By Christine Di Stefano
Flying into Galeão Airport expected my first view of the cidade maravilhosa (marvelous city), to make me cry or have a heart attack or something, but surprisingly all I felt was tired. I guess I had wanted to come to Brazil for so long that when I got there I didn’t really believe it. I didn’t cry or laugh or smile ridiculously or anything. I was exhausted, had a cold, and just wanted to lie down.
Staring out the taxi window at the “favela de mare”, driving past the “lagoa” for the first time, seeing the “Cristo Redentor” watching over his city – none of it seemed real to me. Even worse than my strange lack of excitement, was an overwhelming feeling of homesickness that completely surprised me. It wasn’t until the next night when I arrived at my home stay that I began to feel like I really was in Life Experience An American Abroad: Learning, Loving and Living in the “Cidade Maravilhosa”!
Sitting on my bed in the condominium in Ipanema where I would spend the next 6 months, I listened to Rio de Janeiro from my window fell in love.When I was a sophomore in high school, I fell in love with Brazilian music. I’m not sure how or why it happened, only that one day I realized that all the cd’s in my room were Brazilian and I could understand Portuguese without ever haven taken a single class. Eventually my passion for Brazilian music turned into a passion for all things Brazilian, and I went on to study Brazilian history, culture and language in college, with my ultimate goal being to one day be able to visit this marvelous country. After 5 years of Brazilian obsession, I was finally able to convince my parents to let me study abroad for a semester in Rio de Janeiro.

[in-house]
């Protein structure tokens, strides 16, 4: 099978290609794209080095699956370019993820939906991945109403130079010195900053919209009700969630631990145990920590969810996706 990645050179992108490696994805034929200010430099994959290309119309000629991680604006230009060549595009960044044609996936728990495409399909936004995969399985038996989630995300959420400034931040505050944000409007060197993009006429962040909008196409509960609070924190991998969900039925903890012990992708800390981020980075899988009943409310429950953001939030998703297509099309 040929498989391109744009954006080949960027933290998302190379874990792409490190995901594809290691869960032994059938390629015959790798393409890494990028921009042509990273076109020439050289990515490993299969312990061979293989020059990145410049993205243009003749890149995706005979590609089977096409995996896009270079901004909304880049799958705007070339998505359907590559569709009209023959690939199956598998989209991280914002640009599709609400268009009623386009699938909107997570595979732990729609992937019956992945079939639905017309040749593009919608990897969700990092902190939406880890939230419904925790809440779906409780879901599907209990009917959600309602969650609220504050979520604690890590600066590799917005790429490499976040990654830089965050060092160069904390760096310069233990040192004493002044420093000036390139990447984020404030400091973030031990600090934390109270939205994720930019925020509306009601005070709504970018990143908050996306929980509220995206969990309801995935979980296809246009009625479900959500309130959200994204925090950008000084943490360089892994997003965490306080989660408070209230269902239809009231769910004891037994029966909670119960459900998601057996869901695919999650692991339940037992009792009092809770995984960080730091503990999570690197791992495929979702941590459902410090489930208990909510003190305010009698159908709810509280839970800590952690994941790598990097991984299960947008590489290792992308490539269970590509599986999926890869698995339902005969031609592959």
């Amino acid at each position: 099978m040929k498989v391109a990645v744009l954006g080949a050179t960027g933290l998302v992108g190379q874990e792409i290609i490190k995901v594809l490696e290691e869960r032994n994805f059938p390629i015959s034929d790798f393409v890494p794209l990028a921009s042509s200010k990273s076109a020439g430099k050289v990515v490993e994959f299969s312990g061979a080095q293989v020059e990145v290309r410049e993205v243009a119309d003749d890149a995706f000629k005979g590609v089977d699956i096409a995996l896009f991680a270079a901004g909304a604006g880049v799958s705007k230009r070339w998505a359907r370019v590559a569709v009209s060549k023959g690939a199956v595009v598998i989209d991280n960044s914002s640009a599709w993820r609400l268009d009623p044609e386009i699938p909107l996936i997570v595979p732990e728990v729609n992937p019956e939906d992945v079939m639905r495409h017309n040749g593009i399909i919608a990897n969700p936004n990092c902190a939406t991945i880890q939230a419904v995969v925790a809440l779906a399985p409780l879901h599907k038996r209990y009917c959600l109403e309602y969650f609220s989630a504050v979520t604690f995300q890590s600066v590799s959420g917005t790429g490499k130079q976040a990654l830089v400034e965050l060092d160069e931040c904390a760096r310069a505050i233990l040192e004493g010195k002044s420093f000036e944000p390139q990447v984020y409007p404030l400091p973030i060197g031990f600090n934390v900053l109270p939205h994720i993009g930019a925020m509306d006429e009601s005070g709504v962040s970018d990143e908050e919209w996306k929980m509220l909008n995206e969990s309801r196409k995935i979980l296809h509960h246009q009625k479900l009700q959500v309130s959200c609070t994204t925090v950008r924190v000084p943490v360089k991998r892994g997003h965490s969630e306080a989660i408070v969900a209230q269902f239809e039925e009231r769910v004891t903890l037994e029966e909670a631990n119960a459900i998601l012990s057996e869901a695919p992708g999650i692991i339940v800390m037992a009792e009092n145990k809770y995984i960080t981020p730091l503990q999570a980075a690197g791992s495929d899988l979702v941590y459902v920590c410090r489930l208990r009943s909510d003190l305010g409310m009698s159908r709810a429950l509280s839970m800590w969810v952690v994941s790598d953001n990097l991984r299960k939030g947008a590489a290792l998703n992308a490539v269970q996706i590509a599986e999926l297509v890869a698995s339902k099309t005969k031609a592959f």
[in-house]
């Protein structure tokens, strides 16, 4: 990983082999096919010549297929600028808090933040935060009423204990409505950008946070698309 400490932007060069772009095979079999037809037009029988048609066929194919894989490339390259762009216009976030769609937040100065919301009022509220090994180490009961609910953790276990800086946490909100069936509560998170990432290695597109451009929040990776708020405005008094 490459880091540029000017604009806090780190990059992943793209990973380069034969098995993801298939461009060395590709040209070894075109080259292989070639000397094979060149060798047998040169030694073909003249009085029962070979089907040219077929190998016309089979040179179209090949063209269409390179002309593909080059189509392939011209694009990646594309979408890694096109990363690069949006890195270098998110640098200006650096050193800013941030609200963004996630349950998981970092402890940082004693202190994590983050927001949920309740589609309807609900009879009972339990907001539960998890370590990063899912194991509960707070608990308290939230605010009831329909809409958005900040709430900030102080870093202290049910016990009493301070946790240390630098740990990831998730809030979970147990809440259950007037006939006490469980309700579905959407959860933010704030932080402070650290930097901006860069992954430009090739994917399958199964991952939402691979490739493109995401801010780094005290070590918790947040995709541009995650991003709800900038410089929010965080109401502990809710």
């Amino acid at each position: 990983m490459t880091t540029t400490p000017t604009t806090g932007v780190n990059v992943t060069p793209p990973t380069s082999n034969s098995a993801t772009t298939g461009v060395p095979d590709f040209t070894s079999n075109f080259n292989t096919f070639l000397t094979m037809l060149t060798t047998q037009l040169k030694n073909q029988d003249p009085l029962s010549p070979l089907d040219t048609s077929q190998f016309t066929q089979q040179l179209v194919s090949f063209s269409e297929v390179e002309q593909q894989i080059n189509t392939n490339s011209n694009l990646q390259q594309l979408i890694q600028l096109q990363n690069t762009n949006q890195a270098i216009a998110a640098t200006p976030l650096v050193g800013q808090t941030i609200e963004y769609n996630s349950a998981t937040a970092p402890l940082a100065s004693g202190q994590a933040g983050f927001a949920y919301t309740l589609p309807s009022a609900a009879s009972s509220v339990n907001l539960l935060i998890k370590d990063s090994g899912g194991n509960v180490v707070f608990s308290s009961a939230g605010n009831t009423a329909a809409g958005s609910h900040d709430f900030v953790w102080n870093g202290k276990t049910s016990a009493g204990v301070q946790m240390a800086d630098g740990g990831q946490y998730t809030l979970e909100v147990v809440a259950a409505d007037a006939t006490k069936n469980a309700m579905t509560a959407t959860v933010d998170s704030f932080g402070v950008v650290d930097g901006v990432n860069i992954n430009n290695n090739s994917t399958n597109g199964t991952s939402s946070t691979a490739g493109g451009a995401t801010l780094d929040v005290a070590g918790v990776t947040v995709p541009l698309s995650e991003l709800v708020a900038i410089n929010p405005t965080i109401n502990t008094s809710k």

Where I live in Los Angeles, I fall asleep every night to the comforting sounds of the 710 freeway. When I’m at school in Santa Barbara, I’m lulled to sleep by the Pacific Ocean and the occasional group of drunk college kids stumbling by. In Rio, I heard the arguing (in Portuguese!) of the teenage brother and sister who lived next door, the murmur of the “novela das oito” (a very popular and sexy soap opera usually at 8pm) from the living room, the sound of people laughing, shouting, selling things, dogs barking – all in Portuguese. I heard the muffled thanking beat of funk from the favela behind my house, the fleeting refrain of “pagode” from a taxi driver passing by. It was all beautiful and it was all a reminder that I was in Brazil.
The next few months I learned to see Rio in a completely new way. The vision I had of this perfect city vibrating with samba slowly melted away, and I saw things that bothered me, things that annoyed me, and things that scared me. Life in Brazil became normal to me. Actually, it was during the most mundane moments when I would realize how much I loved this city. I fell in love every morning on the bus ride to school.
Sitting by the window and holding on for dear life (the buses are all manual and the drivers all drive crazily), I fell in love with people delivering mattresses on bicycles, fully dressed poodles complete with shoes and bows, and old ladies selling homemade coffee and cake out of Tupperware at bus stops. I got involved with a program called “Ana e Maria” through the ONG (non profit organization) Viva Rio, and every Monday another student and I would take a 2 hour, multiple bus trip to a favela just outside the city to teach English to a group of wonderful, intelligent, incredibly fun teenage girls. Two or Three nights a week I played capoeira with Associacao Lagoa Azul outdoors by the beautiful lagoa (lake) Rodrigo de Freitas, underneath the moon and stars and Christ all lit up on Corcovado. I was no longer in love with the idea of Brazil, but the country itself.
Only living there, experiencing the good, bad, weird, and amazing – could I learn to love Rio for what it really is, and not just what I wanted it to be.
* Christine Di Stefano has a bachelor degree in Music by UCSB (University California of Santa Barbara) and has hosted the show “Tudo Bem” at KCSB 91.1 FM in Santa Barbara. For couple years she help us with english edits and translations.